starring: colin firth, matthew macfadyen, kelly macdonald, and penelope wilton
REVIEWER: lyall carter
During WWII, two intelligence officers use a corpse and false papers to outwit German troops.
It’s 1943. The Allies are determined to break Hitler’s grip on occupied Europe, and plan to launch an all-out assault on Sicily; but they face an impossible challenge - how to protect the invasion force from potential annihilation. It falls to two remarkable intelligence officers, Ewen Montagu (Colin Firth) and Charles Cholmondeley (Matthew Macfadyen) to dream the most inspired and improbable disinformation strategy of the war - centred on the most unlikely of secret agents: a dead man.
From the outset I must confess that I’m a sucker for all things WWII. The tales of heroism in the face of overwhelming odds, the scale of the war, and the unsung, ordinary men and women who were a part of it have always fascinated and enthralled me. Operation Mincemeat is one such tale that is so far fetched that you have to keep reminding yourself that it isn't some imaginings of a spy novelist but that it is indeed a true story.
Narrated by one of the intelligence officers involved in the espionage plot, a certain Ian Flemming, the story of Operation Mincemeat is the audacity of the plan of deception the British seek to play on the Nazi's and the many minute details that all must come together for it to succeed. From the length of decay of the corpse that must play the role of the secret agent to the creation of his backstory to the sea tides and the various officials that are beyond the control of the intelligence team trying to pull it all together the impossibility of the task seems unsurmountable. The whole plan is on a knife edge with the always present danger that should one small detail fall through the whole plan will be scuppered and thousands of lives put at real risk.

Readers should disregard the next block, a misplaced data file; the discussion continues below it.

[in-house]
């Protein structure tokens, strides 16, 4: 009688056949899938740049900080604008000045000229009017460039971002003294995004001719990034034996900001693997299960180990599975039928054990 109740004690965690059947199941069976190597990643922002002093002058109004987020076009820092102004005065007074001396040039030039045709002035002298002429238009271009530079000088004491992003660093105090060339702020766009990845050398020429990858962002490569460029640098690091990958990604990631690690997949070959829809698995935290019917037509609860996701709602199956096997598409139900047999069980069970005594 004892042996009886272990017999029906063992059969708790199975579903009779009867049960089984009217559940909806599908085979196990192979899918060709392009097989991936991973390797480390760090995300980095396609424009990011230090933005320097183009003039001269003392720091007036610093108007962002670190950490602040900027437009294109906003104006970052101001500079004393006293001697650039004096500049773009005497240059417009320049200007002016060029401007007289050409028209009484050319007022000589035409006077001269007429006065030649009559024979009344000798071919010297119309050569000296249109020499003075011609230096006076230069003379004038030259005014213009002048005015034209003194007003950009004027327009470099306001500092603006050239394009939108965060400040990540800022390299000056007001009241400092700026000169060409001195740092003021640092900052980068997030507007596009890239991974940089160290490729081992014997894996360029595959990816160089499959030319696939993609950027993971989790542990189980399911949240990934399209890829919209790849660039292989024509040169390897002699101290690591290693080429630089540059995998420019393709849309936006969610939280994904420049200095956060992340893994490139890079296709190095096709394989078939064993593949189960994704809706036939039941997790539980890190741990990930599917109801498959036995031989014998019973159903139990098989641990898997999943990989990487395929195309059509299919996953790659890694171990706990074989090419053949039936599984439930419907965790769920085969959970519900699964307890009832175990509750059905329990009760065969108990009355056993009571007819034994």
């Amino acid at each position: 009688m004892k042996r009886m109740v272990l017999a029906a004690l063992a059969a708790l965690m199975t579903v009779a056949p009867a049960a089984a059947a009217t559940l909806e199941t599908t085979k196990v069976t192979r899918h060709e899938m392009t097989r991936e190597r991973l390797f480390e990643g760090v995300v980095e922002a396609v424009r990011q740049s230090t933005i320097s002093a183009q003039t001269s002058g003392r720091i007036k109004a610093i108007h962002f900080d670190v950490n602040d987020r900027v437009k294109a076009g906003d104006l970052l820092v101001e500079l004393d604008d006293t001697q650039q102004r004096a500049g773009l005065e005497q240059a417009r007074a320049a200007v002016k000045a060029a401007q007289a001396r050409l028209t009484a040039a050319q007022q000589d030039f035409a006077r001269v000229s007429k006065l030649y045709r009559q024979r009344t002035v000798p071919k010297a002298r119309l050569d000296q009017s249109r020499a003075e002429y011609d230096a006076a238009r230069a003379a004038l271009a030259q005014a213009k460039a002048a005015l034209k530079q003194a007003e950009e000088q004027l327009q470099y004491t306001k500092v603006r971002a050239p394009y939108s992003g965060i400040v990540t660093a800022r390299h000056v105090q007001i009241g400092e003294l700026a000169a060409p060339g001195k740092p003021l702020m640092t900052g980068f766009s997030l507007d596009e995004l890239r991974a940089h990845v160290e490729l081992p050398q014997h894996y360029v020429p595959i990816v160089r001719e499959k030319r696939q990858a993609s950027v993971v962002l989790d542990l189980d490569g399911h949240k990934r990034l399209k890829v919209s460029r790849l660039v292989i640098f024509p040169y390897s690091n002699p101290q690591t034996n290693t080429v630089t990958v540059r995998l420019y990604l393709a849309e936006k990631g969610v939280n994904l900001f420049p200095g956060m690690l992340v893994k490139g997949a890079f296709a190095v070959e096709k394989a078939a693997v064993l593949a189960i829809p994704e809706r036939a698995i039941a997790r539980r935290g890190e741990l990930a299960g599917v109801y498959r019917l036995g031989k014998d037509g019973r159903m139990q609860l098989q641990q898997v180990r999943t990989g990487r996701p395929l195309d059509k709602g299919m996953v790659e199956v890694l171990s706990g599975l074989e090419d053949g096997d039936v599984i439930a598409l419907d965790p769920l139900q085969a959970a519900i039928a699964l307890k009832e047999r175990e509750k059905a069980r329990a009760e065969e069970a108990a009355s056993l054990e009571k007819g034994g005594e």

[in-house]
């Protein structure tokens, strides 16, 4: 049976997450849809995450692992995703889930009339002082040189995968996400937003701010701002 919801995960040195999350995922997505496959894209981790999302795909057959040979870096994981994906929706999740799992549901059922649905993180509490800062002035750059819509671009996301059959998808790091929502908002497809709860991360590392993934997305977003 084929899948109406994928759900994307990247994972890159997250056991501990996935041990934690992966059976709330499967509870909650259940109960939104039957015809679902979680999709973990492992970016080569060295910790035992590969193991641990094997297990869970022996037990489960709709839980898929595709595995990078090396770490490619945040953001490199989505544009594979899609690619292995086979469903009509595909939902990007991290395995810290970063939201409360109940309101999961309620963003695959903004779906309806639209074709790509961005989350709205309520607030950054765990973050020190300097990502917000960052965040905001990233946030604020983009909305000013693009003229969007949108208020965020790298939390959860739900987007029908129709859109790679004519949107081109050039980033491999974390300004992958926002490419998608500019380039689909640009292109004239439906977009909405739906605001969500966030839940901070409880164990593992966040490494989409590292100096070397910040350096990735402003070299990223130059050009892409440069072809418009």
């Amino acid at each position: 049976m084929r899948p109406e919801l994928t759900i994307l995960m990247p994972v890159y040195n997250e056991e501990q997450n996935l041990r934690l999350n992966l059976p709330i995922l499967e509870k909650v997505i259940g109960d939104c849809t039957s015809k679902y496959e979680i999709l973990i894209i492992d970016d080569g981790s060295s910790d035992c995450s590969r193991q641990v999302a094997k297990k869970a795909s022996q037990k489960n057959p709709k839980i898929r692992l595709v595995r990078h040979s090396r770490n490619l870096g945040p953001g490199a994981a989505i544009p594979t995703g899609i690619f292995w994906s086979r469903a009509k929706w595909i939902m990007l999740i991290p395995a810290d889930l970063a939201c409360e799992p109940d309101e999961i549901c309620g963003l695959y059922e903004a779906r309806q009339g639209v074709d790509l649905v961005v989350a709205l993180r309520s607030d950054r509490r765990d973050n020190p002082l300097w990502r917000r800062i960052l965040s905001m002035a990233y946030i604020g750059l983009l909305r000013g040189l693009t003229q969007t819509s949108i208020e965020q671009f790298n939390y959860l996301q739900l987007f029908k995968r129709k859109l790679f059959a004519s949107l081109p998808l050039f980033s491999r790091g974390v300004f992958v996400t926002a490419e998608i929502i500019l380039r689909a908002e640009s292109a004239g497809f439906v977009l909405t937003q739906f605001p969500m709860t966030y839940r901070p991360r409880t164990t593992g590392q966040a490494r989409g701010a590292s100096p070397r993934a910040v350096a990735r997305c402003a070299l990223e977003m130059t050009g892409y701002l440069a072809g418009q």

But it's more than just the story of subterfuge that pulls you deeply into the story. It’s the lives of the intelligence team pulling it all together that is the beating heart of the tale. The depths of the character development makes for more richer characters and as a result a richer film.
The production design is some of the best that I’ve seen this year. From the Blitz stricken streets of London to the drab, shadowy operations headquarters of British agents and the sunlit shores of Spain every meticulous detail of the production detail transports you straight back to that time.
Operation Mincemeat has one of the best ensemble casts splashed across the silver screen this year. It’s a who’s who of British acting talent with the added distinction of having two Mr. Darcy’s on the screen at the same time as well. Paul Ritter's portrayal of Bentley Purchase in his last role is bittersweet in light of him passing away in 2021. Colin Firth commands the screen at every turn coupled with an emotional depth that simmers just below the surface. Matthew Macfadyen is equally superb in an understated performance but with a beating heart that pulls at the heart strings at exactly the right moments.
A thrilling tale of WWII espionage, Operation Mincemeat will have you on the edge of your seat with the best ensemble cast superbly lead by Colin Firth and Matthew Macfadyen. One of 2022’s best.